Cornell only has one option for the fall 2020 semester: to cancel it and replace it with a summer term in 2021.
In-person instruction, even if we somehow manage to sit six feet apart from one another in lecture, would undo the positive, decisive action that the University took this semester to ensure our community’s safety. It is impossible, given what we know about this virus, to guarantee the safety of our community in the fall. Even the most optimistic of our public health experts predict that this virus will return after its initial curve “flattens.” This is already happening in China and Singapore, amongst others, both of which enforced much stricter lockdowns than the United States. Our Ithaca community is simply too remote and its health care system too tenuous for us to take this risk.
While the transition to our new online learning reality, by all accounts, has been as smooth as it could have been, an entirely online semester is simply not a viable solution moving forward. The inequities — particularly of economic status and race — that have been highlighted and exacerbated in the wake of this crisis would only be amplified during an entire semester of online classes. The University would simply not be living up to its motto of “Any Person, Any Study” were it to conduct classes virtually in the fall.
While the administration was able to justify adopting a normal grading scheme in the current, fully online semester, the grading debates of a few weeks ago will inevitably crop up again. No matter what decision the University makes, it will, again, be to the advantage of some students and to the detriment of others. This is a particularly salient point for those of us seeking to attend graduate school or to enter the job market next year, who simply cannot afford a compromised semester.
Architects, designers and scientists, many of whom have already had to sacrifice their significant investments into Cornell’s in-person facilities this semester, would again be deprived of the opportunity to make full use of them. Debates around prorated tuition would surge, and international students such as myself — currently contending with extreme time zone differences in order to fulfill our academic obligations — would think twice before even enrolling.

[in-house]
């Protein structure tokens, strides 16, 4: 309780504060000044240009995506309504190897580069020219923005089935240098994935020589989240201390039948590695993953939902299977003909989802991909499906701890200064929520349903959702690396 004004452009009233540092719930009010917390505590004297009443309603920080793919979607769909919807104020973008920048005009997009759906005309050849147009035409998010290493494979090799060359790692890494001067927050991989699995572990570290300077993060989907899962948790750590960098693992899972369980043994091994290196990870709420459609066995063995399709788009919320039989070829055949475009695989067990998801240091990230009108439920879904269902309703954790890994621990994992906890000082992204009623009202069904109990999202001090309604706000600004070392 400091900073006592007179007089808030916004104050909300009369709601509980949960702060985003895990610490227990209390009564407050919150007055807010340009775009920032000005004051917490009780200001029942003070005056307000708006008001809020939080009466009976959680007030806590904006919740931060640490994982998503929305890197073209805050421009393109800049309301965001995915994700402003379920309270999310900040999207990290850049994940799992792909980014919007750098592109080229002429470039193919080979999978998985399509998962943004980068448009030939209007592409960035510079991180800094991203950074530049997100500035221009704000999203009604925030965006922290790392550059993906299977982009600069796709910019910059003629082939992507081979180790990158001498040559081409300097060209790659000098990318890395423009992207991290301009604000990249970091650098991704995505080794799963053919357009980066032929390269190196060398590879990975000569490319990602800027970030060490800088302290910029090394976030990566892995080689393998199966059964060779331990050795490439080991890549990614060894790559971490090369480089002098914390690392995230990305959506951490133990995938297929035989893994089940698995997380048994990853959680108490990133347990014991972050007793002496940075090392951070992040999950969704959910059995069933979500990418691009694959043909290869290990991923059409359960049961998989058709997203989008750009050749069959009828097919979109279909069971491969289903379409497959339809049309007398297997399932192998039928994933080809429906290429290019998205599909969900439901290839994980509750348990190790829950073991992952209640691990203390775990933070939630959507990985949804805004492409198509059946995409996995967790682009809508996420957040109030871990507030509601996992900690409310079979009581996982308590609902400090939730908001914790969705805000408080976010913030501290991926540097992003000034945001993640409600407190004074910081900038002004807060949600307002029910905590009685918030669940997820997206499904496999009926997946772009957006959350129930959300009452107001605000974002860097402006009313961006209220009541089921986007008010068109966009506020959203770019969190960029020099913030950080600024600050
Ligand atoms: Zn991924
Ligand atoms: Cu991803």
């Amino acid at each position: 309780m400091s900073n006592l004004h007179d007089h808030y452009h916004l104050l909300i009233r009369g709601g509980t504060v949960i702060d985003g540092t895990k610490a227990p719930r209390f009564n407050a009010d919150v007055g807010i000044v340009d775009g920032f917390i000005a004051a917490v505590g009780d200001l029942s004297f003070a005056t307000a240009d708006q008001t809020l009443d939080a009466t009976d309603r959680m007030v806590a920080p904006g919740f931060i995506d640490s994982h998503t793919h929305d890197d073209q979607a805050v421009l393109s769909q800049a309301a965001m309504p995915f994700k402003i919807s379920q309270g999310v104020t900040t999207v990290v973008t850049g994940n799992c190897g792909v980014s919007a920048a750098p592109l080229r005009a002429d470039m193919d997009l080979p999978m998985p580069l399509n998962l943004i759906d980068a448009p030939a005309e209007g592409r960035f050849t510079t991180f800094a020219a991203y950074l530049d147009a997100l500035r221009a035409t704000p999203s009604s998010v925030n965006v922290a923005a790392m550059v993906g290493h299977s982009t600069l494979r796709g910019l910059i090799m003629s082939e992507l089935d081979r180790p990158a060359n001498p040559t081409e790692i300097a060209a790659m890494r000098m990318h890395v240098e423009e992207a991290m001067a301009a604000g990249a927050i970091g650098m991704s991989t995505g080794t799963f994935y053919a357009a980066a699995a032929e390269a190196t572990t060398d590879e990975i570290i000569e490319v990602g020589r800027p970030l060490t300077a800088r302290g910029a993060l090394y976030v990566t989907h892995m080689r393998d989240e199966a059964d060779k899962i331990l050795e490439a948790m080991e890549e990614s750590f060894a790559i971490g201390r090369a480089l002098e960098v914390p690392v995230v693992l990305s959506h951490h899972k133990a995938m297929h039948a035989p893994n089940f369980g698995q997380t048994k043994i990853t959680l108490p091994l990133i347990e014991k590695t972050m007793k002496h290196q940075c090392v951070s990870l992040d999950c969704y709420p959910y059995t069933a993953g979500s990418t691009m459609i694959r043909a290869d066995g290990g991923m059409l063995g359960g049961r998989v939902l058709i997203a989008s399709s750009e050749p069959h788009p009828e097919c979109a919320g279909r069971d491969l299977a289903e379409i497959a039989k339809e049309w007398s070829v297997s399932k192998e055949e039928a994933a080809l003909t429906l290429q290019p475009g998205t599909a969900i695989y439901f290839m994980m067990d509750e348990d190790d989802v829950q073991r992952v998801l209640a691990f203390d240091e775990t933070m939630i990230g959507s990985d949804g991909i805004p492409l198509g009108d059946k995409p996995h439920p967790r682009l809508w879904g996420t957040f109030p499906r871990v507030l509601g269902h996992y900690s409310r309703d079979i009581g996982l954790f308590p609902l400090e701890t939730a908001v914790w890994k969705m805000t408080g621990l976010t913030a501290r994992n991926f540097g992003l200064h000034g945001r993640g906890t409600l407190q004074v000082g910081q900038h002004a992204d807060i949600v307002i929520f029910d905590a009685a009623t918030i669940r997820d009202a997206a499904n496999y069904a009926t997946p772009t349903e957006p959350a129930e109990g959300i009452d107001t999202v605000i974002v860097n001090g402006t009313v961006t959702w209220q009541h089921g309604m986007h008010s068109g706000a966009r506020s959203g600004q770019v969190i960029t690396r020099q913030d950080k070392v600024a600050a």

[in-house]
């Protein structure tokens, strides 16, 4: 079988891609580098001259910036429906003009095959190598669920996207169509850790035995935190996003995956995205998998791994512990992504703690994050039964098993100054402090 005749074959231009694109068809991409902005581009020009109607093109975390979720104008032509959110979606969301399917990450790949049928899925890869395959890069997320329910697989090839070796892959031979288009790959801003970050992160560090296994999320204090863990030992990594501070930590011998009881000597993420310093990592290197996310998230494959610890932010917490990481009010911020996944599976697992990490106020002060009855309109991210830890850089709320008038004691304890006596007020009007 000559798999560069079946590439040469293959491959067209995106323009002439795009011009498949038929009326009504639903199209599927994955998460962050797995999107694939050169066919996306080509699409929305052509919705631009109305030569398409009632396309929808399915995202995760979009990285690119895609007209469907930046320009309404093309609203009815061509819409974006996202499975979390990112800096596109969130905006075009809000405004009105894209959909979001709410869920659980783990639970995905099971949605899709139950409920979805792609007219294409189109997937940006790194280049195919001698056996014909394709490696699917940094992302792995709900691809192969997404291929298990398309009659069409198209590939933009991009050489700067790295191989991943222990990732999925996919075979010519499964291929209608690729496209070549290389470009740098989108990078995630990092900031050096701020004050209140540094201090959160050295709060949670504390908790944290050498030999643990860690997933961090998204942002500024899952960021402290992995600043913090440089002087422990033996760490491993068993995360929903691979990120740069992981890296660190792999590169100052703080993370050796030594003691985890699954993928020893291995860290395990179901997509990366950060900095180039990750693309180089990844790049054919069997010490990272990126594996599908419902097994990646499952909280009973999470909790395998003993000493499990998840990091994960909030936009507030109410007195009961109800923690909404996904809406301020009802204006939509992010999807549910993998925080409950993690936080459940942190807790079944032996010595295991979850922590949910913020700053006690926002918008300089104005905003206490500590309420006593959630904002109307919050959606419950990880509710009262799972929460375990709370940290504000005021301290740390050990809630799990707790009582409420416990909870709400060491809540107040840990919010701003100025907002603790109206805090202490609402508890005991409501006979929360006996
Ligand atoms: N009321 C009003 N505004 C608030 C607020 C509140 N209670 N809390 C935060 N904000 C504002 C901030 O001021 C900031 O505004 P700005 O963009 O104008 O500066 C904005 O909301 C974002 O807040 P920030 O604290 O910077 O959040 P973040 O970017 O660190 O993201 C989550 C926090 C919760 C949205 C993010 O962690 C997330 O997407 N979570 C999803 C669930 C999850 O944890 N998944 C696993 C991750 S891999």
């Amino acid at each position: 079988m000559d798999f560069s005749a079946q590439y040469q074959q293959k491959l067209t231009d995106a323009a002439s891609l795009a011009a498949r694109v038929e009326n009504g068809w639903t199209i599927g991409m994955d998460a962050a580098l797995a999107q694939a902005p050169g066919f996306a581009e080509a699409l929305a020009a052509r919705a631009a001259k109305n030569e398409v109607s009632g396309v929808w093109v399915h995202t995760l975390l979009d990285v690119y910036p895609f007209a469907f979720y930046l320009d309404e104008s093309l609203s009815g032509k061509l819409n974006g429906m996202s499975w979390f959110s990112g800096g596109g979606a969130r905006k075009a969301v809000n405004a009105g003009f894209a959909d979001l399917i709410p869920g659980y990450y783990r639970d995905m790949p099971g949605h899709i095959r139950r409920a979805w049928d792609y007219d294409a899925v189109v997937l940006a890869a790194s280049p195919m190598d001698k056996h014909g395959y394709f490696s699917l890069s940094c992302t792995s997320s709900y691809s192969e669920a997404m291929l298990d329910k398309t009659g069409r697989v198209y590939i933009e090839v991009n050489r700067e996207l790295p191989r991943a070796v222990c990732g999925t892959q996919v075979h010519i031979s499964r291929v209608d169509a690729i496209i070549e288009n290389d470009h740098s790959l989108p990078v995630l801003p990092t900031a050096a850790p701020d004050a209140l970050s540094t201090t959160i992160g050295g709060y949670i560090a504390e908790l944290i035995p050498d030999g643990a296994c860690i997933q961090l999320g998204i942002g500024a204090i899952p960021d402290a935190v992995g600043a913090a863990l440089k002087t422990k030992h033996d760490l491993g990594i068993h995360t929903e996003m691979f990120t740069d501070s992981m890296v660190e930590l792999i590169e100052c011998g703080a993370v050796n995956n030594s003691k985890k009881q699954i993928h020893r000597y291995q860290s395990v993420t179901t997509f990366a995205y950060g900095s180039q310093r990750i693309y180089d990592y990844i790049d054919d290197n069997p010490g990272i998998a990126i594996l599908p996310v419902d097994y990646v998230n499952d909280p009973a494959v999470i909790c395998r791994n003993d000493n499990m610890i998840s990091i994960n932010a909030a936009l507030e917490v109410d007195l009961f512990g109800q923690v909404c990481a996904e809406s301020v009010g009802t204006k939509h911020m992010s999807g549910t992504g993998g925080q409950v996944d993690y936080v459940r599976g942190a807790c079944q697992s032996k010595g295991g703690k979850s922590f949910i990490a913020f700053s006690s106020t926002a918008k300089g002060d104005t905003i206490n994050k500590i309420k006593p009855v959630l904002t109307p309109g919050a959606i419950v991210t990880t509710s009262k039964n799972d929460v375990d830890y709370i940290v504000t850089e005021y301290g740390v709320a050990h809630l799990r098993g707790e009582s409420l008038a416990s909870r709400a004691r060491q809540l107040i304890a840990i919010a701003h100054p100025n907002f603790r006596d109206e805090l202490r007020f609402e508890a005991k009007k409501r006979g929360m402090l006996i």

Indeed, perhaps most significantly from the University’s perspective, the cost of a Cornell education is simply not worth it when classes are conducted virtually. The value of being in Ithaca — in classrooms, on quads, in Zeus — can never be matched by even the most efficient of online learning curricula. If a significant proportion of the student body chooses not to enroll in the Fall, the school would lose valuable revenue from the tuition they would forego, leaving them in a difficult financial situation amidst what is looking like the worst economic recession of our collective lifetimes.
The administration’s most equitable, most financially viable and most responsible action would be to cancel the Fall 2020 semester all together, and replace it with a Summer 2021 semester with full course offerings. Freshman would be able to have a proper introduction to Cornell, sophomores and juniors would not lose a valuable semester of in-person learning and what better way for seniors to end our time in Ithaca than a summer on the Hill?
This would only require bringing forward the start date of the spring term by a few weeks, keeping other holidays, and bringing the start of the traditional summer session forward. With a few other minor adjustments, the University would be able to fit in two three-and-a-half month semesters in before the fall 2021 semester.
Furthermore, assuring our local businesses that they will have a full campus to serve in the summer of 2021 would allow them to plan long term, and reinject life into a local economy that has already been devastated by our mass exodus last month. Graduate school entry in fall 2021 would not be affected, and those of us who will be entering an already bleak job market will be grateful for the additional time to look for opportunities. Cornell students who rely on their on-campus jobs for their own expenses would also be able to earn the same income they would have under normal circumstances.
Perhaps most importantly, the promise of a return to some normalcy amidst this life-changing event would give us students a much-needed lift as we all contend with our new realities.
Akhil Mithal is a junior in the College of Arts and Sciences. Comments can be sent to firstname.lastname@example.org. Guest Room runs periodically this semester.